Marlborough working group planned to tackle government freshwater policy

Farmers will need to keep stock out of waterways or risk a fine under proposed government rules.
FAIRFAX NZ

Farmers will need to keep stock out of waterways or risk a fine under proposed government rules.

A new working group will be set up to help Marlborough decide its stance on the Government's proposed freshwater policy, including plans to keep stock out of streams and rivers. 

The Government is proposing a $2000 infringement fee for farmers who break the rules as part of a drive to keep waterways clean, and meet the target of having 90 per cent of rivers clean by 2040. 

The proposal would see dairy cattle and pigs excluded from lakes and rivers from July 2017, and staggered exclusion would continue until 2030, potentially including beef and deer.

It differs from the council's draft environment plan, which would see sheep, dairy cattle and pigs excluded from waterways but does not cover beef or deer unless they are intensively farmed. 

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A report to the Marlborough District Council said the council would have to consider reconciling the proposed Marlborough Environment Plan with the regulations once they were confirmed. 

The issue would be discussed at a planning, finance and community committee meeting on Thursday. 

Marlborough's water quality, with 94 per cent of rivers being of "excellent" quality, was second only to that of the Tasman/Nelson region, with Northland, Auckland and Taranaki having the least swimmable rivers.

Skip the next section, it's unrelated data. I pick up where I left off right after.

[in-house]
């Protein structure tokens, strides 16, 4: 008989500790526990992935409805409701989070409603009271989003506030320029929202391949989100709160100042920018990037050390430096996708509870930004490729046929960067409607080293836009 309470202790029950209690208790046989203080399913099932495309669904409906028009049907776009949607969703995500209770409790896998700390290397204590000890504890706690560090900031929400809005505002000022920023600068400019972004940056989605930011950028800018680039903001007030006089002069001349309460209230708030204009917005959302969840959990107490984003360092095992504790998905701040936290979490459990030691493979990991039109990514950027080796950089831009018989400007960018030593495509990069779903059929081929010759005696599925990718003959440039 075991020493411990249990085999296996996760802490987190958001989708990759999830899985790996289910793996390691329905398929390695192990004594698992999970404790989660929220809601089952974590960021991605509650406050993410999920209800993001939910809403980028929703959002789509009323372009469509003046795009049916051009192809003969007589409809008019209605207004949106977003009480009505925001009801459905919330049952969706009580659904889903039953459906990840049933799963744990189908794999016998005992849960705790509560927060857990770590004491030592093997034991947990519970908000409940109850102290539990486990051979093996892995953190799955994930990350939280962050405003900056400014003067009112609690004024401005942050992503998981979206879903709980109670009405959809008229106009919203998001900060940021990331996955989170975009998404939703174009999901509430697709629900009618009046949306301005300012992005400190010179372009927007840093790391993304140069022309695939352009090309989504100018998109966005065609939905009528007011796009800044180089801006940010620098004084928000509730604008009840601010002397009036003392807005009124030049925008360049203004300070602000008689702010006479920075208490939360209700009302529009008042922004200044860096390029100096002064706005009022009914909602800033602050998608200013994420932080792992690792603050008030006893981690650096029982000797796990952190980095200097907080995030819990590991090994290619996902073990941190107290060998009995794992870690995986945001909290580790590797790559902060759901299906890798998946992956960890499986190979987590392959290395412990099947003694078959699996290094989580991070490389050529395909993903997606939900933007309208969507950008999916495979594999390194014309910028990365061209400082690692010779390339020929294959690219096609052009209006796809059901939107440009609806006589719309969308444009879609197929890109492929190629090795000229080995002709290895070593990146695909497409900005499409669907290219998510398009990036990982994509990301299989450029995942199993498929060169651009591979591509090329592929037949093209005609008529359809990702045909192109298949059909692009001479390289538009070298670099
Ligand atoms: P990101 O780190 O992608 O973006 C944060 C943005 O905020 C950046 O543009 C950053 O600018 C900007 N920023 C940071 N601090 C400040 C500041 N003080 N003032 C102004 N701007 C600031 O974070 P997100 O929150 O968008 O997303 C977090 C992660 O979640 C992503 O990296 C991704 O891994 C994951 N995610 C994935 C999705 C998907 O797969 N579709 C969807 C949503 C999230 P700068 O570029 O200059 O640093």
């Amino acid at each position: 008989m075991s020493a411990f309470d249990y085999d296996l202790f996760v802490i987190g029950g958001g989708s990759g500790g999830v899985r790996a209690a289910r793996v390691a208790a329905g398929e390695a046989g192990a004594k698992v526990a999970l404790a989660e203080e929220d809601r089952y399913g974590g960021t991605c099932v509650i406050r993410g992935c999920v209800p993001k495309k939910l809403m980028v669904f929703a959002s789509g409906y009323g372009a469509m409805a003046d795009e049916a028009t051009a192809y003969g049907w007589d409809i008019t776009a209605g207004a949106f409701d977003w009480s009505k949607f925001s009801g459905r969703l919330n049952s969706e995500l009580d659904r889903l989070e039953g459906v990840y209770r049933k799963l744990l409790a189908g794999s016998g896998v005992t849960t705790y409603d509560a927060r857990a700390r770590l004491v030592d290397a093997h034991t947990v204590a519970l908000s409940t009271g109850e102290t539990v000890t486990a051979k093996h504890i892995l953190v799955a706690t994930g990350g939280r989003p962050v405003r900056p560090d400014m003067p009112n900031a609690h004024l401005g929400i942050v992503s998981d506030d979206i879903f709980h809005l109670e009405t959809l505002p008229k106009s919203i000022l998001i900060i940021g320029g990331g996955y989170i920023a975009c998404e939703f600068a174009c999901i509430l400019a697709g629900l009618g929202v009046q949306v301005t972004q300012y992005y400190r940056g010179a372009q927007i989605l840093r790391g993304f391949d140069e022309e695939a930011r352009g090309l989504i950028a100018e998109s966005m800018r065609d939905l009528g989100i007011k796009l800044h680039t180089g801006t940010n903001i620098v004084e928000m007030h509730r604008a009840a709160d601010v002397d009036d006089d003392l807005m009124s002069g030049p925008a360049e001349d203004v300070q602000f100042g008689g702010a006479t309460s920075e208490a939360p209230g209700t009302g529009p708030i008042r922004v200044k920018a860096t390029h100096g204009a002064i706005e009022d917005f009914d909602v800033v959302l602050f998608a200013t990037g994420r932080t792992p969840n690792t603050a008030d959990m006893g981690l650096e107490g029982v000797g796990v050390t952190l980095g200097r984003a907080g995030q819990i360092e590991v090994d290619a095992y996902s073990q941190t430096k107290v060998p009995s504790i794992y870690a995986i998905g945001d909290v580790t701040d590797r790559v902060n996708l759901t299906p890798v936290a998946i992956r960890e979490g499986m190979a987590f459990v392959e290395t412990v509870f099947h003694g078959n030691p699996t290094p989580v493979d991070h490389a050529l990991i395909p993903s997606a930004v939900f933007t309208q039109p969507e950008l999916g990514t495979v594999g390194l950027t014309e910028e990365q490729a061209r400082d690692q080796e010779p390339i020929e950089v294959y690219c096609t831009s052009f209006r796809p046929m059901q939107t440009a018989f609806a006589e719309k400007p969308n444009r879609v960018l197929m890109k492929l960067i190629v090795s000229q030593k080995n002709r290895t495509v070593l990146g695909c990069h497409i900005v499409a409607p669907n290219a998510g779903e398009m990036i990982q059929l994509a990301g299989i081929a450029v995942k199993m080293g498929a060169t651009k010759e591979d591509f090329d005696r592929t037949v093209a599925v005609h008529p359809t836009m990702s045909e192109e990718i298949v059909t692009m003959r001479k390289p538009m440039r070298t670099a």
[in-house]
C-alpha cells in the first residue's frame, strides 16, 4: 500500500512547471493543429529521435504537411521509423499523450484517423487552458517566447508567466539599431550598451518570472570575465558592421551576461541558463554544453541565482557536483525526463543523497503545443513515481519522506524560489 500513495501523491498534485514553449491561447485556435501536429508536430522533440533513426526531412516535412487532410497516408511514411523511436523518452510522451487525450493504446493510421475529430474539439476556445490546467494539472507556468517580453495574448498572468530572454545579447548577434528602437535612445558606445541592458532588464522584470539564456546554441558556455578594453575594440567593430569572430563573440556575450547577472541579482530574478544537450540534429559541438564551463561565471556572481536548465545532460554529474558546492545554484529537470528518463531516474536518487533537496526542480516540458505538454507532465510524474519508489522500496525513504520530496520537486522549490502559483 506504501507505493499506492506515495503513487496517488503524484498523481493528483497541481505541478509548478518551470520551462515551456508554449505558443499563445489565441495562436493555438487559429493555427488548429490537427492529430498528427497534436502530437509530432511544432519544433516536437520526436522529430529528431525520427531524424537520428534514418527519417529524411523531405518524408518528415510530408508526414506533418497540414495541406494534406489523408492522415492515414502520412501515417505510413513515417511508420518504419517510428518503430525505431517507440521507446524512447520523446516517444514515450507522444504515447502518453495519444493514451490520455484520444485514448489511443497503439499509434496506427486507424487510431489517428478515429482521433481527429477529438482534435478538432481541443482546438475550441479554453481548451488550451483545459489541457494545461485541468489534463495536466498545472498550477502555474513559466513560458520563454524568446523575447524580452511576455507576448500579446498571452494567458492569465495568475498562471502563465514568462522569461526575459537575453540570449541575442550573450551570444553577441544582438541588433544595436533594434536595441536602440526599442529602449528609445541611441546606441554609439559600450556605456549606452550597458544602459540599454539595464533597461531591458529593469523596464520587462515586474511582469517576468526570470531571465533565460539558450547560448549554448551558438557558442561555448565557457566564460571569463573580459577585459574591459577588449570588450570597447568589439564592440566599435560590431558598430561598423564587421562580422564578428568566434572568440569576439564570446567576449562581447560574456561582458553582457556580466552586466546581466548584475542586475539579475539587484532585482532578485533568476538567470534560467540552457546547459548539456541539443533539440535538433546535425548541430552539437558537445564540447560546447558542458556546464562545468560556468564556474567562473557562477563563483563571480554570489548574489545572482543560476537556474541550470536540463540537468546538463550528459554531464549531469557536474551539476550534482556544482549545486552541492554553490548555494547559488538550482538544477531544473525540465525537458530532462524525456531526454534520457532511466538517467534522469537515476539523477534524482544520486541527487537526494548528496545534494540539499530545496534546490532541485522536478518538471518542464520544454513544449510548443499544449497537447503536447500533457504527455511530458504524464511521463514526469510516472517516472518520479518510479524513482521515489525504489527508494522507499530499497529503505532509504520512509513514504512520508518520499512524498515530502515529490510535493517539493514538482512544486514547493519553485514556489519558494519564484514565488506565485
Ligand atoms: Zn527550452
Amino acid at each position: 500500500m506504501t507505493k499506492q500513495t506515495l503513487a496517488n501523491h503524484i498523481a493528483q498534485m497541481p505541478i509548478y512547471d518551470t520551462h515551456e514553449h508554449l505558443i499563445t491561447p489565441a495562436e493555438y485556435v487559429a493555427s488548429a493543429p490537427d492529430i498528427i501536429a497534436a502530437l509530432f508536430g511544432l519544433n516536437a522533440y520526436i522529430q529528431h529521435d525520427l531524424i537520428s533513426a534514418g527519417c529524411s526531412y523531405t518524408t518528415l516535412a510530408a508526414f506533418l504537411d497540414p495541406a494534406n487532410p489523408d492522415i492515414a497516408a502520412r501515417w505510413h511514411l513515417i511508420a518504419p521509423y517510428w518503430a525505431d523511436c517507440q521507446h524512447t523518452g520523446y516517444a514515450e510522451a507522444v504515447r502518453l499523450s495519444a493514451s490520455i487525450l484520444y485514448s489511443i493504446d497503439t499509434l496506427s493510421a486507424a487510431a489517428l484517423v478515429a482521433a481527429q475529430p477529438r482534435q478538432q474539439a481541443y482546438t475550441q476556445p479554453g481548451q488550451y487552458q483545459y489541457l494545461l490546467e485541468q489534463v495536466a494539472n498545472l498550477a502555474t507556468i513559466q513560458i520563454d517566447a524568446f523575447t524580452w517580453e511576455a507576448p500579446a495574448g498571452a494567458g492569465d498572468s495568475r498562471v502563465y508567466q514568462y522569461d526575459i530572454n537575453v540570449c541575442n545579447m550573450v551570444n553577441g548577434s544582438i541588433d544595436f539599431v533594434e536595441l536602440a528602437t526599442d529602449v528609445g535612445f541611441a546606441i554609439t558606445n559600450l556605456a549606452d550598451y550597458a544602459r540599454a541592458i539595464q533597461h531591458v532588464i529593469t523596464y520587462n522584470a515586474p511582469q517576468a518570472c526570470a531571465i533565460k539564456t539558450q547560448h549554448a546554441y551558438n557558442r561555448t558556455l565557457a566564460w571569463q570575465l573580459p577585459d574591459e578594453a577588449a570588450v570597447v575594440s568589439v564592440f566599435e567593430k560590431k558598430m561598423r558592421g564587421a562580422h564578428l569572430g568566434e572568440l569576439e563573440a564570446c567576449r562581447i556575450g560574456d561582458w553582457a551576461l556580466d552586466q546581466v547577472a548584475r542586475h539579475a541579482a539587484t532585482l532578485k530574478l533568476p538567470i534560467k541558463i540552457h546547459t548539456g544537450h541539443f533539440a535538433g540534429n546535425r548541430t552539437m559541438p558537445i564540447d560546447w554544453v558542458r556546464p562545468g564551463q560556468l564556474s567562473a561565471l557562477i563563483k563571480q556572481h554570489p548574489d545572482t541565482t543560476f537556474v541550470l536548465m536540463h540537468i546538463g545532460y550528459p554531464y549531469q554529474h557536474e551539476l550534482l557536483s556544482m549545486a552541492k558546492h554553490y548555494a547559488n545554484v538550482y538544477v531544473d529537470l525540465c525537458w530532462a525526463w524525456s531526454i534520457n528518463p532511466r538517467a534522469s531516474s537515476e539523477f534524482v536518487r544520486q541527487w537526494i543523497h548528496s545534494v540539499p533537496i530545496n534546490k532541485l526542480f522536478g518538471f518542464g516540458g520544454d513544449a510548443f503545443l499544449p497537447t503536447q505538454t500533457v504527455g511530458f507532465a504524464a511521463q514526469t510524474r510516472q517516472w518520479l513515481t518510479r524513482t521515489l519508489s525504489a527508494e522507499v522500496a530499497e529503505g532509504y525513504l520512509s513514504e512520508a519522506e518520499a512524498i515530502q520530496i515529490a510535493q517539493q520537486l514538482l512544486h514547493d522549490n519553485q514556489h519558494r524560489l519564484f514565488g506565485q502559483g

However, under the new rules the council would be expected to improve the region's water further. 

"There is therefore an expectation that the proportion of rivers and lakes that have excellent water quality from a swimmability perspective will increase," the report said. 

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Councillor Gerald Hope said Marlborough was in an "enviable" position and most landowners were responsible.

Marlborough had one of the smallest dairy herds in the country with 56 farms containing 21,000 cows and its farmers had been following council rules.

Financial penalties already existed for people who broke the Resource Management Act, so he did not think the fines would be an issue, Hope said.

A draft council bylaw saying permission would be needed for farmers to move stock along rural roads under the council's new traffic bylaw had already provoked a reaction from Federated Farmers, who branded the rule "ridiculous" and "unworkable".

Several said they would ignore the regulation and risk a $20,000 fine.

The closing date for submissions on the Government's Clean Water document is April 28.

 - The Marlborough Express

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